If you disagree with a ruling about evidence made during the hearing, you can politely ask to be heard. If the ALJ declines, it’s in the record and you can call the Medicare Appeals Council’s attention to it if the ALJ’s decision is unfavorable to you. Arguing with the ALJ accomplishes nothing. Your objection made your point for the record. Thank the ALJ and move on. You’re not thanking the judge for his or her ruling; you’re thanking the court for its time and consideration.
Only witnesses who are going to testify to facts or an expert opinion are sworn in before the court. If you’re going to talk about why the case should be paid, that’s not testimony – that’s an argument, distinguishable from a disagreement.
When the ALJ says the hearing and record are closed, that means the hearing process is over and there will be no further discussion or submissions. If you disagree with the ALJ’s ruling, you can ask the ALJ in writing to reopen the case pursuant to 42 CFR 405.980. Reopening is usually not an option once the decision has been mailed, and since the docket is swamped, that can take time that might be better spent going to the Medicare Appeals Council.
Put another way, the time and place to differ with the ALJ is not during the hearing, nor is it with the ALJ’s legal assistant after the hearing. Please keep in mind that the legal assistant is just the messenger and didn’t make the ruling or decision. Arguing with the ALJ, or telling the ALJ or the ALJ’s staff that you’re going to call the chief ALJ or CMS is never appropriate, and threatening any federal employee while they are performing their duties is a felony. The proper way to differ is an appeal – not an argumentative letter or fax to the ALJ or one expressing your disappointment at the ruling, or even worse, an argumentative letter that is copied to the chief ALJ and/or the Medicare Appeals Council!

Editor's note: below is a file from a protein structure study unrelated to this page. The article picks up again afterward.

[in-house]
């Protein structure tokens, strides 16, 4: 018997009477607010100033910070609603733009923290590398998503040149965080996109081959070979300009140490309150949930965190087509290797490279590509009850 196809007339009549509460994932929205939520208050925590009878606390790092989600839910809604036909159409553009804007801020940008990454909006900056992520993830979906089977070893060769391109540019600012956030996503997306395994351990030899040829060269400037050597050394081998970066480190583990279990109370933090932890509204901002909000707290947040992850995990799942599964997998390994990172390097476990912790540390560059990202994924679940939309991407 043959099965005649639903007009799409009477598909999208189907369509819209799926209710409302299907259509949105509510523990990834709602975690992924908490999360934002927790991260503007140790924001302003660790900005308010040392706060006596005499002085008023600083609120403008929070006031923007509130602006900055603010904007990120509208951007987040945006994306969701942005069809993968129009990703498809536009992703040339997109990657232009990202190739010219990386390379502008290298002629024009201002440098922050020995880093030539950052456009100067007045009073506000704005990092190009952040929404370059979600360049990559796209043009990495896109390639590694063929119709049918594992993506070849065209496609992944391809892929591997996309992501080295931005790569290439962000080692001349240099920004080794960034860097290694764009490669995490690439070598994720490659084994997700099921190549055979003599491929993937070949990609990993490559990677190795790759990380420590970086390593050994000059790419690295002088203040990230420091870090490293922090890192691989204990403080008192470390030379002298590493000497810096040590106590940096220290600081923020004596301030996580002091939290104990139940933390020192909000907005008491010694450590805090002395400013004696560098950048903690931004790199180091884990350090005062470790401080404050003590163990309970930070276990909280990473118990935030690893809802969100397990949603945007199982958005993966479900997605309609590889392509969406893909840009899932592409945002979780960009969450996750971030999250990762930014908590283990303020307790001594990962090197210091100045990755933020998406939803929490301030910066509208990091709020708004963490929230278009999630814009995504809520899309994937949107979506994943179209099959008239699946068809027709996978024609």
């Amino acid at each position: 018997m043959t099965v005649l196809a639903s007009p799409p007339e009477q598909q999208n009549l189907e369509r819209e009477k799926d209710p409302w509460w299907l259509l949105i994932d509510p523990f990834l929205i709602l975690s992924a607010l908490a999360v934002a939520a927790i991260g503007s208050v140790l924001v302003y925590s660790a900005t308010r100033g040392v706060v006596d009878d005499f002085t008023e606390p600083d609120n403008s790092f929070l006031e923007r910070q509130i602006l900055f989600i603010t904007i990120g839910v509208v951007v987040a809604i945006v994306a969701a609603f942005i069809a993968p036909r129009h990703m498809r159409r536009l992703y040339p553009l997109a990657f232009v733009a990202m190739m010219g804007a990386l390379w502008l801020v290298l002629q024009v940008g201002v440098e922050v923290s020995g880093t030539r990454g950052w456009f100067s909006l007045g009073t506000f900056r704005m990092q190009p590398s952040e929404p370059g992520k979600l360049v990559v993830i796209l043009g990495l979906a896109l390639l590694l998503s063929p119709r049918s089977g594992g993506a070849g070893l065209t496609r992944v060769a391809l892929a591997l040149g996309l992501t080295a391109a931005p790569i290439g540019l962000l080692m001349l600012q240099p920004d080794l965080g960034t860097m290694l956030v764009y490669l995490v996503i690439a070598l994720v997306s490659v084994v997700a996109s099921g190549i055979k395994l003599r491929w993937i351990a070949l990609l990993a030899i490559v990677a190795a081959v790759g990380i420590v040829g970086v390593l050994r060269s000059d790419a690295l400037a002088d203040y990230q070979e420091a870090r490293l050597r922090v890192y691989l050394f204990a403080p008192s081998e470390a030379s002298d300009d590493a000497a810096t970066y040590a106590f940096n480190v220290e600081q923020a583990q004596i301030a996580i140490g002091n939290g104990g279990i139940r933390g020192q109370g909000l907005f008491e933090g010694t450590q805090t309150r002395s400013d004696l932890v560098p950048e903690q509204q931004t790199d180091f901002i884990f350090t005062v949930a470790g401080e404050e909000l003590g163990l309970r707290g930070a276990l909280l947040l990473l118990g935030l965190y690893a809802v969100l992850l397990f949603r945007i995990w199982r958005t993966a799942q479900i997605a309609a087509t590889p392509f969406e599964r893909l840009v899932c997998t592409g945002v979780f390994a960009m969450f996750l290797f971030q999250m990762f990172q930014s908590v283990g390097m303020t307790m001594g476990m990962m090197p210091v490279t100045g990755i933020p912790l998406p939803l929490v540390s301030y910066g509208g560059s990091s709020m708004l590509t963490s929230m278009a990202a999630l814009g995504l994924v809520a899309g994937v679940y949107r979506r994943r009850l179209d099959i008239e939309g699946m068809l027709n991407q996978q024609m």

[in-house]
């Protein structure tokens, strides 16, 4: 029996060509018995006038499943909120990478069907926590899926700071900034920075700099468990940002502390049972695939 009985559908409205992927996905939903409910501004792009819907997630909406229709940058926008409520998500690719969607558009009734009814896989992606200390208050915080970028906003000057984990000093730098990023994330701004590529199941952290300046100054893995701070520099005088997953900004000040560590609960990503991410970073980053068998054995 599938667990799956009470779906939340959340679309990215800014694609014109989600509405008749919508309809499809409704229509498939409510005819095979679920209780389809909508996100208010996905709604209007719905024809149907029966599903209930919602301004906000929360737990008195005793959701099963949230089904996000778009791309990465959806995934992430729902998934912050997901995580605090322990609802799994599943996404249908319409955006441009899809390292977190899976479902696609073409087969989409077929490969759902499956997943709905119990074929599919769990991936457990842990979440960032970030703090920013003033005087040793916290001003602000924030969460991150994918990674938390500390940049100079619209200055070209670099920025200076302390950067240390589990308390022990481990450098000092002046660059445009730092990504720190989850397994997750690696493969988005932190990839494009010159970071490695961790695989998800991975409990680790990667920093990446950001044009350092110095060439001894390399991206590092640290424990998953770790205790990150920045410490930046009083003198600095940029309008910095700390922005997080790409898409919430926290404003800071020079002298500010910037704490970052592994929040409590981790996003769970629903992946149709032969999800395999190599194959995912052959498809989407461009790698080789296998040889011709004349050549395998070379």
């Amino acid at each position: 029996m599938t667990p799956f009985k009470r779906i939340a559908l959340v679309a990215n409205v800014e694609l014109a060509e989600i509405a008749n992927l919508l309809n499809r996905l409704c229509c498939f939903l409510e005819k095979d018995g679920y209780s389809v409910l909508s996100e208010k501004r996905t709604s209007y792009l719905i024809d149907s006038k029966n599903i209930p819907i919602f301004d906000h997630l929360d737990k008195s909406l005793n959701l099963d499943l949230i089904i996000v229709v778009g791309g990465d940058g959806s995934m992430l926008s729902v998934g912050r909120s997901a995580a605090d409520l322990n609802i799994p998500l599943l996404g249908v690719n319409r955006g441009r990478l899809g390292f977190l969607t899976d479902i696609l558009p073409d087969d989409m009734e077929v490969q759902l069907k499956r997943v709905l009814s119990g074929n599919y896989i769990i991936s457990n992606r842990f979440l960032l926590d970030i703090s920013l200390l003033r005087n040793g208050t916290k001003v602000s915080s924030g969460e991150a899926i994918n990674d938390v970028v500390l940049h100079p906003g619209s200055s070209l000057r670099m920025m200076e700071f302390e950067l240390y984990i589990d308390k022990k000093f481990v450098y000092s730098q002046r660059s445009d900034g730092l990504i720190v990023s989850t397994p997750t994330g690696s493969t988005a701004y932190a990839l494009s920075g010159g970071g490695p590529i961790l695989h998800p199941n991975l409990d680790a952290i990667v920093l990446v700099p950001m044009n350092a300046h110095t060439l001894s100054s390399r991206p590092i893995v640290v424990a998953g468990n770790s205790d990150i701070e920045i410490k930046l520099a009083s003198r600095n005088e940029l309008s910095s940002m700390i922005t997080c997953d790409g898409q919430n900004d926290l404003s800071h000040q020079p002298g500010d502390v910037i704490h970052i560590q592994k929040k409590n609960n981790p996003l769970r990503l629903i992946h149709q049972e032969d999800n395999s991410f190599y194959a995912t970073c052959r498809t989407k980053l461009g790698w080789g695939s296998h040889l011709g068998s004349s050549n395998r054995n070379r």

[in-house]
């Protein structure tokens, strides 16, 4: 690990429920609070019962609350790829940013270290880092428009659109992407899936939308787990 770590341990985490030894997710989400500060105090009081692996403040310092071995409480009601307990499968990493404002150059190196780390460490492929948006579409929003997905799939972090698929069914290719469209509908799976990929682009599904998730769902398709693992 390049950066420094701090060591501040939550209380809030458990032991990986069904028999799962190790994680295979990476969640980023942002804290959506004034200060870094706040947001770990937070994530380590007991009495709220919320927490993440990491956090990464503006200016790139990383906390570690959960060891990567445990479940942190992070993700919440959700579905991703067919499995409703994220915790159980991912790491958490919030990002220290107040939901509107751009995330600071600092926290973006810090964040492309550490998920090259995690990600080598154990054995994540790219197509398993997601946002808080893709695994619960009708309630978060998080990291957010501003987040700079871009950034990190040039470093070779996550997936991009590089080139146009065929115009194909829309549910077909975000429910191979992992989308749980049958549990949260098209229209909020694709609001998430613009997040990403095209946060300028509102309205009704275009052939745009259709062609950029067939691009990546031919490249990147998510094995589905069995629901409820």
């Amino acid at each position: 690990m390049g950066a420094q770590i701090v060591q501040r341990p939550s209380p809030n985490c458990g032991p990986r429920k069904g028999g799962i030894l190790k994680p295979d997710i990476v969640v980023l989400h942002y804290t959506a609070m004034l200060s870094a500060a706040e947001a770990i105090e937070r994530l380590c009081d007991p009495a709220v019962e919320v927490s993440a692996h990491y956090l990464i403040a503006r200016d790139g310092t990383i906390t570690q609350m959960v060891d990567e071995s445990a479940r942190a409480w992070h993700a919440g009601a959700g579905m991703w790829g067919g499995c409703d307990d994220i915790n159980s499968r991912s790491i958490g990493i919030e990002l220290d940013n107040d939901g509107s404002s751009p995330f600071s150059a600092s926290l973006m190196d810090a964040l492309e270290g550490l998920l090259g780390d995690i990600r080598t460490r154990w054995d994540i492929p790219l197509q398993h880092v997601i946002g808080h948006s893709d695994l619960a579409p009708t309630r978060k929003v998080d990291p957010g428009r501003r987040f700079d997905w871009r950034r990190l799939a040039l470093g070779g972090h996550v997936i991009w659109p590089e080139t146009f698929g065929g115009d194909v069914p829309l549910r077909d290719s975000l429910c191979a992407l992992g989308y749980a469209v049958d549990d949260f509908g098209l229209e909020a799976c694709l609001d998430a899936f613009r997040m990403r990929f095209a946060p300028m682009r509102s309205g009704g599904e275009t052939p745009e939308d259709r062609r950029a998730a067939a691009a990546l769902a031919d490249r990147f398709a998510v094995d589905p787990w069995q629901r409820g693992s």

If the ALJ’s decision is unfavorable to your cause, submit a written request for review to the Medicare Appeals Council. Politely explain why the record supports a decision in your favor. If the ALJ made an error of law or fact, you can point that out by writing, for example: “although the ALJ concluded ___ , Benefit Policy Manual ___ directs/suggests the (opposite conclusion).” Note that I wrote “the ALJ” without using a name. Because it’s not about a particular ALJ – it’s about whether the documentation supports payment, and there’s no need for names.
Remember, this is business, not personal. Knowing and following these principles will help you help the ALJ decide your case while making a good impression for you and your client.
About the Author
Bob Soltis is a national leading authority on Medicare hearings, hearing strategy, and hearing ethics. A former Navy Judge Advocate and retired ALJ who has taught lawyers and non-lawyers to effectively present their cases, he is the founder of the Advocacy Akademie. Mr. Soltis’ book, “Hurry Up and Wait: How the Time for Your Medicare Hearing Skyrocketed From 3 Months to 3 Years,” will be published in May.